September 2012 Cass Freight Index shows mixed results and a cautious economic outlook
September freight shipments and expenditures were up sequentially and down annually.
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With shippers preparing for a potential East and Gulf Coast ports strike that did not occur due to an extension, North American freight shipments subsequently saw a slight rise from August to September, according to the September edition of the Cass Freight Index Report from Cass Information Systems.
The Cass Freight Index accurately measures trends in North American shipping activity based on $20 billion in paid freight expenses of roughly 350 of America’s largest shippers, according to Cass officials.
As LM has reported, many trucking industry executives and analysts consider the Cass Freight Index to be the most accurate barometer of freight volumes and market conditions, with many analysts noting that the Cass Freight Index sometimes leads the American Trucking Associations (ATA) tonnage index at turning points, which lends to the value of the Cass Freight Index.
September freight shipments and expenditures were up sequentially and down annually. Shipments at 1.115 were up 2.2 percent compared to August and down 3.8 percent compared to September 2011. This represents the 28th consecutive month shipments were above the 1.0 mark since May 2010, when shipments moved above the 1.0 mark for the first time since November 2008.
While September shipments often see gains in advance of Peak Season activity, the report noted that this gain had more to do with contingency planning related to the labor squabble between the International Longshoremen’s Association and the United States Maritime Alliance over a new contract, which was set to expire on September 30 but has been extended to December 29 thanks to negotiations with a federal mediator.
September also marks the second straight months shipments were down annually. Cass said that sluggish shipment levels “is a function of high inventory levels,” adding that consumer spending is still weak while retail shelves are full, eliminating the need for retailers to place large restocking orders as frequently.
“This unintended inventory growth has pushed wholesale and manufacturing inventories up dramatically, creating an overall level that tops peak recession levels,” the report noted. “Compared to the year?over?year economic improvements of the last two years ? when September shipment levels were up 7.5 and 15.5 percent in 2011 and 2010 respectively the decrease for 2012 demonstrates the weak state of the current economy.”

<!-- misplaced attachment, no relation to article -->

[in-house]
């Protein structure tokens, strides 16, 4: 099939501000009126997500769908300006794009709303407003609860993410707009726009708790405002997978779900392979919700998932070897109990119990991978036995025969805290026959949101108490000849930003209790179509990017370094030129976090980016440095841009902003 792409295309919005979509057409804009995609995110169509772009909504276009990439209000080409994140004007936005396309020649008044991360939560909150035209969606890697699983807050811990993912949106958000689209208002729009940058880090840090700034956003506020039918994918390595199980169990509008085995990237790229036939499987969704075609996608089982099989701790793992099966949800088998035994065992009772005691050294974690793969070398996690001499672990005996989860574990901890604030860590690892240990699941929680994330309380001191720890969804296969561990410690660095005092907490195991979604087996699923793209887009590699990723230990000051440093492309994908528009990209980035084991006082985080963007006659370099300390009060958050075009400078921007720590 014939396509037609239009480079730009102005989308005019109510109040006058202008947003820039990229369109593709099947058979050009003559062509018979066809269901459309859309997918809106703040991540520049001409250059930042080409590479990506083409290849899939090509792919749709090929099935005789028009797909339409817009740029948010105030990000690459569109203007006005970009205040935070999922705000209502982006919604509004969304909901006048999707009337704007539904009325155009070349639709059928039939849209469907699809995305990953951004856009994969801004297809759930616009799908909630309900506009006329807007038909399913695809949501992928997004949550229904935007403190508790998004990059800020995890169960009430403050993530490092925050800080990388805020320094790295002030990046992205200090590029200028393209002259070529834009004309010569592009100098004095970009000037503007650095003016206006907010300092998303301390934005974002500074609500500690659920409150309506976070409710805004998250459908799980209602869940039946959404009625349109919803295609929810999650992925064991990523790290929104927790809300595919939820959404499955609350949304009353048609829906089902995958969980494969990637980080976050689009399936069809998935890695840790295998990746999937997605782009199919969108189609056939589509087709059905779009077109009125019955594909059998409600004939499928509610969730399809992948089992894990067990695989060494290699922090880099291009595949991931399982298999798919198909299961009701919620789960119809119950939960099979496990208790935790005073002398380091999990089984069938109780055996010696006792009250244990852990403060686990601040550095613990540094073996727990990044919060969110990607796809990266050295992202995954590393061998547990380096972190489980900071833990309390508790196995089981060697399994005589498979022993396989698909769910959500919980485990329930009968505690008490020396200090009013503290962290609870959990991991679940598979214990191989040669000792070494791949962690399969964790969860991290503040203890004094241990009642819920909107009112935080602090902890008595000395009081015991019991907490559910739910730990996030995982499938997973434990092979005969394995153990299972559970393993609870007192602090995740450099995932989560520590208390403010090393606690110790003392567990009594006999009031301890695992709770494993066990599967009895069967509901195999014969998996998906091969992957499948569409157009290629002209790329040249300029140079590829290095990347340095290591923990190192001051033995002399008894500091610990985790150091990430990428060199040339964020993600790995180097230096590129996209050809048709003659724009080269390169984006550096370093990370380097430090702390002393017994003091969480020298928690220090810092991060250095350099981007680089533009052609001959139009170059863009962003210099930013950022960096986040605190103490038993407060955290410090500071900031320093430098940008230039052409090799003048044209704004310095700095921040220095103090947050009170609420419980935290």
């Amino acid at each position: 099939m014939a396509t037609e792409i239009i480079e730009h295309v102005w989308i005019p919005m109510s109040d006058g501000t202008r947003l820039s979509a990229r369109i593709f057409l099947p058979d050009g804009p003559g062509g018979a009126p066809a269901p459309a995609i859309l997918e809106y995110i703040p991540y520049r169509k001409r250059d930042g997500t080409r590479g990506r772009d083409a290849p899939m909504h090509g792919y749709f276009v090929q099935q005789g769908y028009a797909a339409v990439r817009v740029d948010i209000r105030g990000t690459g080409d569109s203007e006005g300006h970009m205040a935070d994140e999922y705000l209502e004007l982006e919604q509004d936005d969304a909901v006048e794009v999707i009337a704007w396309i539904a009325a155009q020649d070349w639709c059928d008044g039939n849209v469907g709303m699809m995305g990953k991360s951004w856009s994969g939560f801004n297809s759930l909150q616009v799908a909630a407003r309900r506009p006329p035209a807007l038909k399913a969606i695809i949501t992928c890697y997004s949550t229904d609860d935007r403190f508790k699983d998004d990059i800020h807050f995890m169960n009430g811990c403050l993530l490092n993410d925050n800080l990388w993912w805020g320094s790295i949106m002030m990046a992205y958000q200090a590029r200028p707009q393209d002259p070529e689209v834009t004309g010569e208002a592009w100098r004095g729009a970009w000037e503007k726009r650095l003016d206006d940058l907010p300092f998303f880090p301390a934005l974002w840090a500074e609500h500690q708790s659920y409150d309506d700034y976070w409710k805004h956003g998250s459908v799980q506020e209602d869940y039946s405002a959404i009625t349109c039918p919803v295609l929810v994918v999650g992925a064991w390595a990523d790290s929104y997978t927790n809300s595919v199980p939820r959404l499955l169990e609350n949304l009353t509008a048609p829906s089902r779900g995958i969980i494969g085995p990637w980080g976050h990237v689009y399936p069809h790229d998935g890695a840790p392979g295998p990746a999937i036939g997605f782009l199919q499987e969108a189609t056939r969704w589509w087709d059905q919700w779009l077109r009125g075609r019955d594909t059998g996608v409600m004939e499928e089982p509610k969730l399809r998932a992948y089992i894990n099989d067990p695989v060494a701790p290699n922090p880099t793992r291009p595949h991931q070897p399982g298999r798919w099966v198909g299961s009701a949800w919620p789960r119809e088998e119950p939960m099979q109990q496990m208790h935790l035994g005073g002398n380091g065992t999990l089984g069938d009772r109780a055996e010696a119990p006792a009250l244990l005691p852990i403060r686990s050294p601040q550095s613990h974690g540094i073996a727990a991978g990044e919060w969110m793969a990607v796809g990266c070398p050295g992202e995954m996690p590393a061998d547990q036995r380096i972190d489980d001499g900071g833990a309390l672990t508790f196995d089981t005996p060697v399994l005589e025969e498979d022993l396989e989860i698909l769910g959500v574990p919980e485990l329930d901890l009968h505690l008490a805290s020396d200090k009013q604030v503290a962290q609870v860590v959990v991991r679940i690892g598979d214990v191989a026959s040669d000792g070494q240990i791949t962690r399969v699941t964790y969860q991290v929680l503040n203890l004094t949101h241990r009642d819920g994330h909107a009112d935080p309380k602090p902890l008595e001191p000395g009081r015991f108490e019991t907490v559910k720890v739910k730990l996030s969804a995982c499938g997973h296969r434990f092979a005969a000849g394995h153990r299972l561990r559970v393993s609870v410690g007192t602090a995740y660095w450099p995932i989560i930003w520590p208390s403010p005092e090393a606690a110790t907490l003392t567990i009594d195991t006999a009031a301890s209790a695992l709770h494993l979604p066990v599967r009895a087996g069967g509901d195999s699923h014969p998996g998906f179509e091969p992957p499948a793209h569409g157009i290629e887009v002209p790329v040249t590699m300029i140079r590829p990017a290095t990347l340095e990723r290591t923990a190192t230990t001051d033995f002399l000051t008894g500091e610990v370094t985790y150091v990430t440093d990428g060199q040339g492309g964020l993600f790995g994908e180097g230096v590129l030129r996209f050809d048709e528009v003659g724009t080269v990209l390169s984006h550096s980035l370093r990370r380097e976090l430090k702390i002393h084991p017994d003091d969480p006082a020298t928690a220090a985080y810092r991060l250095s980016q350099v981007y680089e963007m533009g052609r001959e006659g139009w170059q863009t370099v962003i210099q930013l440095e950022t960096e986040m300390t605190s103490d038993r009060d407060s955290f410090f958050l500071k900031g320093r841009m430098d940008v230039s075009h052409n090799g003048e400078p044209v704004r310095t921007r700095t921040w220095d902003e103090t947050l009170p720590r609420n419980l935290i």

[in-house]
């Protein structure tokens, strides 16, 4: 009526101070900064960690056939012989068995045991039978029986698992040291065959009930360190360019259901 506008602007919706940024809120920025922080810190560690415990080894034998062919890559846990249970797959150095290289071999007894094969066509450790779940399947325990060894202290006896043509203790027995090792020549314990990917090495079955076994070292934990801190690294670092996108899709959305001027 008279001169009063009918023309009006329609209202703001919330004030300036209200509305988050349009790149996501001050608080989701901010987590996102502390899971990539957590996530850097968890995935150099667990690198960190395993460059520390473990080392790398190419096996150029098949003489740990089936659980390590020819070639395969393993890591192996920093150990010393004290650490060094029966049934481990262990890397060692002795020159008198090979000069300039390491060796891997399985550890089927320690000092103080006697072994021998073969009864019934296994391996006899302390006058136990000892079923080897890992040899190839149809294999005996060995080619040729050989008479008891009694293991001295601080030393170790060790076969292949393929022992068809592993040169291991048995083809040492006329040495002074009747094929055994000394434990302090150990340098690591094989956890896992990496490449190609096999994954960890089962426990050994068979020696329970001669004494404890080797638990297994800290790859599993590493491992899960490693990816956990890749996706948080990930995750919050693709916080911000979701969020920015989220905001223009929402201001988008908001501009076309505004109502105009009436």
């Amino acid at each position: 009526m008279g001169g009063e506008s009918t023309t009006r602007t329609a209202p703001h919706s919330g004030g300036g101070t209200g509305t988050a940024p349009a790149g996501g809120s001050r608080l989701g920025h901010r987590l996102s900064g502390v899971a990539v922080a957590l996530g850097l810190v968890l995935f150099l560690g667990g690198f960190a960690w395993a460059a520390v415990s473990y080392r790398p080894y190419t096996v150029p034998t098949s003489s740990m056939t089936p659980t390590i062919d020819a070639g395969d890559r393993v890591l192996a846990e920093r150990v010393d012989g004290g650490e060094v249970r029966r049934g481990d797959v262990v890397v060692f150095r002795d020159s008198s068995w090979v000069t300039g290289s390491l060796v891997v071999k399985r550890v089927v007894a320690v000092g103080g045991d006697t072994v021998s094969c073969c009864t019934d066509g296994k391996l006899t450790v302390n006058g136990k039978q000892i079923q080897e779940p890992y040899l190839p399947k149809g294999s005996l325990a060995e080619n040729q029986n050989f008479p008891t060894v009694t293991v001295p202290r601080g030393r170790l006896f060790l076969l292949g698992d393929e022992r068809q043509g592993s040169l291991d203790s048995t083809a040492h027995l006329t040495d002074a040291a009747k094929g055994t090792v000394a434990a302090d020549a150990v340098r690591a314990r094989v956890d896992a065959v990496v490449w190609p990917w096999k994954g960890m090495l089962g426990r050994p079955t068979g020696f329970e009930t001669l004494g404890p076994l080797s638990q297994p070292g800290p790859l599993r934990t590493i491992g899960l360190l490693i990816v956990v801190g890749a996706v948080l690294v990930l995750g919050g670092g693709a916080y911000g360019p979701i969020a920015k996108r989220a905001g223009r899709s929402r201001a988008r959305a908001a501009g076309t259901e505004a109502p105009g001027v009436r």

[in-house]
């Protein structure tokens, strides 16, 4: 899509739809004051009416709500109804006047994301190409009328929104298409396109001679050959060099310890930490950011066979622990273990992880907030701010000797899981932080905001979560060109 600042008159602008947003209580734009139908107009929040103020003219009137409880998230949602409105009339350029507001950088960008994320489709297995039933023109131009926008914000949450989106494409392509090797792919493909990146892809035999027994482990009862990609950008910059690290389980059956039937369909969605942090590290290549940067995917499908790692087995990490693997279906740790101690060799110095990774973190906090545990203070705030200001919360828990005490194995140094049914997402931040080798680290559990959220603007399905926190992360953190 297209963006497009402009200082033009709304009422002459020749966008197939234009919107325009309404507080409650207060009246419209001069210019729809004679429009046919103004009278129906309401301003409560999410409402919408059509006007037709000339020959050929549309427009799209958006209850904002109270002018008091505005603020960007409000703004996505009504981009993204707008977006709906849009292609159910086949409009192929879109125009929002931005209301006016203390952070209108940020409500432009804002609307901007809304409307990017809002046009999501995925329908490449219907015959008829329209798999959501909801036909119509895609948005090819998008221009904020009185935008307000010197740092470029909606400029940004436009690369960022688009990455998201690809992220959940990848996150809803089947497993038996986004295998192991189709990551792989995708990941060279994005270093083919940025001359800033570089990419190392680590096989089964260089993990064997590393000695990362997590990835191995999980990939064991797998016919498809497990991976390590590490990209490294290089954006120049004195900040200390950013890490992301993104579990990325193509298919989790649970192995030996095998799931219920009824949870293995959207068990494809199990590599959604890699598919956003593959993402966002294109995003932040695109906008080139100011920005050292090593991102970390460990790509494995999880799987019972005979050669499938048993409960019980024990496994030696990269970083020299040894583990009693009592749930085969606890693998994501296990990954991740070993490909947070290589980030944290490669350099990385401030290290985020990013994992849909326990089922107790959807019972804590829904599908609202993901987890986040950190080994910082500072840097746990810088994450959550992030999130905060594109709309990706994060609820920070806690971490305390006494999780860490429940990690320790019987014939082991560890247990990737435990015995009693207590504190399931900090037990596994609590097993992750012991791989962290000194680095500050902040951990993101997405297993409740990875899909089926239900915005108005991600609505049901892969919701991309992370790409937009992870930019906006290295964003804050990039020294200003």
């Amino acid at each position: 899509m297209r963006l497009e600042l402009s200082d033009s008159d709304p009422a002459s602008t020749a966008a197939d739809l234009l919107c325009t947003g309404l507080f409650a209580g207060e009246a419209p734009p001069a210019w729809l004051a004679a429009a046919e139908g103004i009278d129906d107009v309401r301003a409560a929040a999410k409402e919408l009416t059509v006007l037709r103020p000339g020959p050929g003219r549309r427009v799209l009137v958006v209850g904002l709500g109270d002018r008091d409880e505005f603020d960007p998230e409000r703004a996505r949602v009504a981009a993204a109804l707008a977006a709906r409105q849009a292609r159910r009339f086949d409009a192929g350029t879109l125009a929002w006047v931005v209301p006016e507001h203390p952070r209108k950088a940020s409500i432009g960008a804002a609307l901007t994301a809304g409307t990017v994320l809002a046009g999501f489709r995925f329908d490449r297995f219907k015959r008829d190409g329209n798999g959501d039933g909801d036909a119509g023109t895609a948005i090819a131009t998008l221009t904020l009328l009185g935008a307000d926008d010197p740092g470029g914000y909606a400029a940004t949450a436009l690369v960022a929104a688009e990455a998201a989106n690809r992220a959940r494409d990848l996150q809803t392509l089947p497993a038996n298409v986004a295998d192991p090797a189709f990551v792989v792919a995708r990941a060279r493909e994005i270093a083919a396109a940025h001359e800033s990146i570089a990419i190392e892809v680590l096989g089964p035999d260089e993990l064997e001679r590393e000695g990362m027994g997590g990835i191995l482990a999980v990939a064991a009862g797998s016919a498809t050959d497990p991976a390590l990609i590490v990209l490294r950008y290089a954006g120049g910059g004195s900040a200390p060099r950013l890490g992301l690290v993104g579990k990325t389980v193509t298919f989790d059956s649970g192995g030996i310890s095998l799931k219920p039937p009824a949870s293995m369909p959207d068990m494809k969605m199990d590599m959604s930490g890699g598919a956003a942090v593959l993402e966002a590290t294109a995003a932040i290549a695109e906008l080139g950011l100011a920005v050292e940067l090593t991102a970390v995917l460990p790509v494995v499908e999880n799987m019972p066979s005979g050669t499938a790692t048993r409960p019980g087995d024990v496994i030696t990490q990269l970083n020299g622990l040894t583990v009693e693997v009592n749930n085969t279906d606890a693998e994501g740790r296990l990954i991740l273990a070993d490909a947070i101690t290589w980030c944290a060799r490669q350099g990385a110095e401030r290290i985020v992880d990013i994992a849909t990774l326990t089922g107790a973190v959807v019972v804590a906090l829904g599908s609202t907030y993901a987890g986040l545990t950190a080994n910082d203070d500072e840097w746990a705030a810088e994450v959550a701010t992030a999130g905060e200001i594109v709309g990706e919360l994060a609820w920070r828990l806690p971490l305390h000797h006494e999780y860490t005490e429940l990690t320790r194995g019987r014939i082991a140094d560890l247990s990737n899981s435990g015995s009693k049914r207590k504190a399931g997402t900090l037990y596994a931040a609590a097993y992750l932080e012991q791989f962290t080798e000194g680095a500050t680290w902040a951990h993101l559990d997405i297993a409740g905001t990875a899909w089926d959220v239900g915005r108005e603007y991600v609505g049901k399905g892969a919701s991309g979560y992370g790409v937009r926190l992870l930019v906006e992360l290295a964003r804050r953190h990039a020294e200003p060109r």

On top of that, the report observed that even through truck tonnage levels are up annually, conditions have flattened out in recent months.
Expenditures at 2.447 were up 3.3 percent compared in September compared to August and up 2.5 percent compared to September 2011. This marks the first time expenditures were up after three months of declines.
The report explained that the uptick was due to the gains in shipments and also pointed out that truck capacity is still tight with regionalized availability problems leading to slight rate increases.
“In 2011, both rail and truck carriers increased their rates to recover mounting cost increases,” the report said. “The higher rates stuck, but carriers have not been able to gain as much ground on rates in 2012.”
Myriad economic concerns, including sluggish GDP growth, downward activity regarding new orders and order backlogs, the pending so-called “fiscal cliff,” presidential elections, and global economic issues, among others are all weighing on consumers and businesses alike.
What’s more, when there have been positive signs of economic upticks, they have largely come from manufacturing or other sectors that are not directly tied to consumer spending activity. This has led to ongoing cautionary spending by consumers overall.
Concerns over these issues and others were prevalent at last week’s Council of Supply Chain Management Professionals Annual Conference in Atlanta last week. Various shippers and carriers told LM they continue to remain cautious on the inventory management and ordering front, as well as making major capital investments and hiring until the economic outlook becomes clearer.
About the AuthorJeff Berman, Group News Editor Jeff Berman is Group News Editor for Logistics Management, Modern Materials Handling, and Supply Chain Management Review. Jeff works and lives in Cape Elizabeth, Maine, where he covers all aspects of the supply chain, logistics, freight transportation, and materials handling sectors on a daily basis. Contact Jeff Berman
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